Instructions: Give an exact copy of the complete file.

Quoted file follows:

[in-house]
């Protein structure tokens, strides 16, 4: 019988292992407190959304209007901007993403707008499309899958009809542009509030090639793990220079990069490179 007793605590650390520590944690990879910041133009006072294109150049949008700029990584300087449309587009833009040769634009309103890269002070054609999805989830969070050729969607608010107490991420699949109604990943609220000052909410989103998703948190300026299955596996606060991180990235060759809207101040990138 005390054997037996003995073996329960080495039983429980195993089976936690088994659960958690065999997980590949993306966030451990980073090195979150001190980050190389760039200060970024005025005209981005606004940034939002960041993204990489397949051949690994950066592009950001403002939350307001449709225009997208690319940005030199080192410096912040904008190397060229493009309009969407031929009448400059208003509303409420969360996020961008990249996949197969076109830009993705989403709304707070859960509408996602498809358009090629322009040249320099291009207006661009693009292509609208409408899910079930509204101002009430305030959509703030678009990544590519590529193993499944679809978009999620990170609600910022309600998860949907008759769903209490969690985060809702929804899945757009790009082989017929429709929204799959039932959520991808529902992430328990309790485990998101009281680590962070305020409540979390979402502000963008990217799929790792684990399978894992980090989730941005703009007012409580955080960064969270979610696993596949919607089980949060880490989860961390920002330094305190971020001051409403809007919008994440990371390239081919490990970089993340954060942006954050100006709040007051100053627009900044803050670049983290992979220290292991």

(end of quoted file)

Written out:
[in-house]
């Protein structure tokens, strides 16, 4: 019988292992407190959304209007901007993403707008499309899958009809542009509030090639793990220079990069490179 007793605590650390520590944690990879910041133009006072294109150049949008700029990584300087449309587009833009040769634009309103890269002070054609999805989830969070050729969607608010107490991420699949109604990943609220000052909410989103998703948190300026299955596996606060991180990235060759809207101040990138 005390054997037996003995073996329960080495039983429980195993089976936690088994659960958690065999997980590949993306966030451990980073090195979150001190980050190389760039200060970024005025005209981005606004940034939002960041993204990489397949051949690994950066592009950001403002939350307001449709225009997208690319940005030199080192410096912040904008190397060229493009309009969407031929009448400059208003509303409420969360996020961008990249996949197969076109830009993705989403709304707070859960509408996602498809358009090629322009040249320099291009207006661009693009292509609208409408899910079930509204101002009430305030959509703030678009990544590519590529193993499944679809978009999620990170609600910022309600998860949907008759769903209490969690985060809702929804899945757009790009082989017929429709929204799959039932959520991808529902992430328990309790485990998101009281680590962070305020409540979390979402502000963008990217799929790792684990399978894992980090989730941005703009007012409580955080960064969270979610696993596949919607089980949060880490989860961390920002330094305190971020001051409403809007919008994440990371390239081919490990970089993340954060942006954050100006709040007051100053627009900044803050670049983290992979220290292991």